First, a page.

(photo credit: Marc Israel Sellem /The Jerusalem Post)
Protest marches will be held in Tel Aviv and elsewhere in Israel on Saturday
night, to mark the two-year anniversary of the start of the social justice
protests, activists announced at a press conference on Tuesday.
Leef, the young Tel Avivian who launched the movement when she started a
Facebook event calling on Israelis to pitch tents at the city’s Habimah Square
on July 14, 2011, to demonstrate against soaring housing prices, said the
marches will be held to show that the movement is ongoing.
“We went to
the street [in the summer of 2011] to bring change. Ten percent of the Israeli
public hit the streets and the government has ignored it. There were elections,
new faces, new promises, and we saw the protests get occupied by politicians,”
Leef said, at a press conference at Tel Aviv’s Meir Park on
Addressing Finance Minister Yair Lapid, she said “I have news
for you Mr. Finance Minister: We know much more today than we used to. We
don’t have another two years to wait for change. You are a liar and if the
government passes this budget, it must fall!” The protest will begin with a
march heading from Hatikva Park in south Tel Aviv to Kaplan Street across from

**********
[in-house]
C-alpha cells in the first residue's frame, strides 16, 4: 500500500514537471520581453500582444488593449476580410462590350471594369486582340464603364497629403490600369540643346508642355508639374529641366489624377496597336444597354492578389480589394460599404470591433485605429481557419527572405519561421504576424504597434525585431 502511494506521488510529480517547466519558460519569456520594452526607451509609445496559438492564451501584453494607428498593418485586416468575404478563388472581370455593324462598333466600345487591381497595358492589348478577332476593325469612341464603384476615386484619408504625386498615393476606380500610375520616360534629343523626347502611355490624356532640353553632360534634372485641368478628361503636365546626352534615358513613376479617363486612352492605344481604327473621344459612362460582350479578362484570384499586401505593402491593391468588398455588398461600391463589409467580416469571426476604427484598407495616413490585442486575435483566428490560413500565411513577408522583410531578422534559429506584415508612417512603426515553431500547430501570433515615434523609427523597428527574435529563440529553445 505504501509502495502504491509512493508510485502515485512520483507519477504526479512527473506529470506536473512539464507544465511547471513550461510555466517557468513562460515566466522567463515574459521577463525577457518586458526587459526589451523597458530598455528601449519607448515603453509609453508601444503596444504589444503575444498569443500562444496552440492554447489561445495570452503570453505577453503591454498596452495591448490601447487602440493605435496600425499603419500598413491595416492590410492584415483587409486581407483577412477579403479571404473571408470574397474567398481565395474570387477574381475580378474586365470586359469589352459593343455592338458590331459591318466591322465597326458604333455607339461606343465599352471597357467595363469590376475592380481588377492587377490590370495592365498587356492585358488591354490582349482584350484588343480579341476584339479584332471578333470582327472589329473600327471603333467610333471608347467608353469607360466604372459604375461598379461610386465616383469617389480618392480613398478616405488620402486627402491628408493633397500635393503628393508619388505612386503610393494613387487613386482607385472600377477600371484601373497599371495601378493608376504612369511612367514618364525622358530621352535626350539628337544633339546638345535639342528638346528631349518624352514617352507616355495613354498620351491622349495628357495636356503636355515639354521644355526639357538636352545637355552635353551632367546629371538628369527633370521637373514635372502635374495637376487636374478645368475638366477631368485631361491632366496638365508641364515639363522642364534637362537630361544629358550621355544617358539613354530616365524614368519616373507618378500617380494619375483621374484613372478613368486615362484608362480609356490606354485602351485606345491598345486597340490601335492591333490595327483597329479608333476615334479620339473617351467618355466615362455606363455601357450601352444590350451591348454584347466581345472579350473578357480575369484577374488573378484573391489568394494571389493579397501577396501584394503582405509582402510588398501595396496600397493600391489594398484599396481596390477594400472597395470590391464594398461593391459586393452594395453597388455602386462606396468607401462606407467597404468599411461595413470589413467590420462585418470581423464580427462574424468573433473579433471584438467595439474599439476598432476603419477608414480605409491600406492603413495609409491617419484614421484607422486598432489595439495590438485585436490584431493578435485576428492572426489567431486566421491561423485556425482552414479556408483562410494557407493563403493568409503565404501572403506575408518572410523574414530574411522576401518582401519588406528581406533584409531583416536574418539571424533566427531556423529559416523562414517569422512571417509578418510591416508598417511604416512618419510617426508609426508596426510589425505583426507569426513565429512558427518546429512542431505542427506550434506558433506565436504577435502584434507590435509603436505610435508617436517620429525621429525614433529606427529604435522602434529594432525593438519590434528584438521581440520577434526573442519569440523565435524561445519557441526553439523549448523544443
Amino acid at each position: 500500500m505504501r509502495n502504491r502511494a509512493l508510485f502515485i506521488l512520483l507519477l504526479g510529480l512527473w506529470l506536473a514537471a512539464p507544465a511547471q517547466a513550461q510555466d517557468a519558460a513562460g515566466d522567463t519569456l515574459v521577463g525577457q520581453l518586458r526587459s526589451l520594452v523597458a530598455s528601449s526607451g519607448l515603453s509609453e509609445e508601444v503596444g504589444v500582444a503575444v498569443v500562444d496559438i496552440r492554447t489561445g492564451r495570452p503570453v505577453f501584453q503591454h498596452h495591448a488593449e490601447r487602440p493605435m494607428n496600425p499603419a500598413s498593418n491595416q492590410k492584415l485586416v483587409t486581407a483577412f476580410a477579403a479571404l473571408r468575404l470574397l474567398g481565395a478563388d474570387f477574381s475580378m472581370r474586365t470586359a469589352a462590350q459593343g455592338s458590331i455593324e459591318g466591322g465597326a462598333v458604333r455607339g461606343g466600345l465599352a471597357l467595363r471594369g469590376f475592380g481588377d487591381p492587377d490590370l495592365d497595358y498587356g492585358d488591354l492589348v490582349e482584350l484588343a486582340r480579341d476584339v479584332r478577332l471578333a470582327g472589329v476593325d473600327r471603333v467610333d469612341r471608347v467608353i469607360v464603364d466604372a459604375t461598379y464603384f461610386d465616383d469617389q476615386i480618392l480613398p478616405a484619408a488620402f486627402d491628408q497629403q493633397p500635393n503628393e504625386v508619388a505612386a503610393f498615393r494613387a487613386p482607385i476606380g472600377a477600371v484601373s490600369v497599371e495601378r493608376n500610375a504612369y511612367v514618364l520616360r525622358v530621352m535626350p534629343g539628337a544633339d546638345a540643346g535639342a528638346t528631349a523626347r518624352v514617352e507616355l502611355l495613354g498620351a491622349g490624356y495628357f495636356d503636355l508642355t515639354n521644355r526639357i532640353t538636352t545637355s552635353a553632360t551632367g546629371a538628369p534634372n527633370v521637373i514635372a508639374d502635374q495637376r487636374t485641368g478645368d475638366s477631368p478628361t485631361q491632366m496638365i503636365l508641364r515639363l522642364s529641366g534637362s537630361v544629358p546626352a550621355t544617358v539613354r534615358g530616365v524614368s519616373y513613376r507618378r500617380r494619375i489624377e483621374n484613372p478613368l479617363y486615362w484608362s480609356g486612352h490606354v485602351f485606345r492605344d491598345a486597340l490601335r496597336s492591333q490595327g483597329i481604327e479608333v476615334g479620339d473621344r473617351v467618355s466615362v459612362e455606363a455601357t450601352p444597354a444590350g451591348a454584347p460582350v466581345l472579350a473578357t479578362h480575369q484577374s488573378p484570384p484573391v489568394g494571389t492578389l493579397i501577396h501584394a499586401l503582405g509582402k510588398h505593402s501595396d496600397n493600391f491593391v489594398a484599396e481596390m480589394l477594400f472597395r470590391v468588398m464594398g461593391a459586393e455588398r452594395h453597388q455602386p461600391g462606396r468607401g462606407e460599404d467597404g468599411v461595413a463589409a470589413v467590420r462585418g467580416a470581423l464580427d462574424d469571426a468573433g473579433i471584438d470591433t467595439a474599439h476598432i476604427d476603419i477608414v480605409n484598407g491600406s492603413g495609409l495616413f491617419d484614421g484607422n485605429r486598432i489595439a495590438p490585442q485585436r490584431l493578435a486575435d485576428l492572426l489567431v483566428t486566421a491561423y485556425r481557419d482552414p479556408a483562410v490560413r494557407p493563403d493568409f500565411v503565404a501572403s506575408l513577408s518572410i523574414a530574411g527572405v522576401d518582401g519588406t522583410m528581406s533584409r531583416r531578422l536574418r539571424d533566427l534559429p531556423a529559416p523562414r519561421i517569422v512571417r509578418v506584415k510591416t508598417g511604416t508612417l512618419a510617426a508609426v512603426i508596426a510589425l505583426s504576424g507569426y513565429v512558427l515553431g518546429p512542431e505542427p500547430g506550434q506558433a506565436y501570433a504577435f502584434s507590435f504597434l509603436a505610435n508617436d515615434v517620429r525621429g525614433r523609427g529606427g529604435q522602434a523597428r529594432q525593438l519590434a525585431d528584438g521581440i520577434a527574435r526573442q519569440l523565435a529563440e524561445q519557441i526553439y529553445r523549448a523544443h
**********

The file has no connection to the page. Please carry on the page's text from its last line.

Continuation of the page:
the Defense Ministry, with another march leaving for the same spot from Habimah
Square at 8:30 p.m.
The press conference on Tuesday was attended by a
group of around 20 people, but lacked a major media presence or many of the
prominent activists from other protest groups which have split off and held
demonstrations over the past two years.
Those present included Itzik
Alrov, the Bnei Brak native who launched the “cottage cheese protest” in June
2011, a nationwide consumer boycott that is largely credited with laying some of
the groundwork for the quality of life protests that began a month
Alrov called on Israelis to march on Saturday because “two years
have gone by, nothing has changed and the cynics have managed to steal the
protest from the people.”
He said that while the cost of living has
continued to increase, a major difference between today and Israel in the summer
of 2011 is that now Israelis won’t continue to vote for the politicians who
disappointed them in the past – and have realized that the cost of living is
something that can be changed.
When asked what role he thinks the marches
will have, he vowed that they “will be the opening shot of the protests of the
summer of 2013.”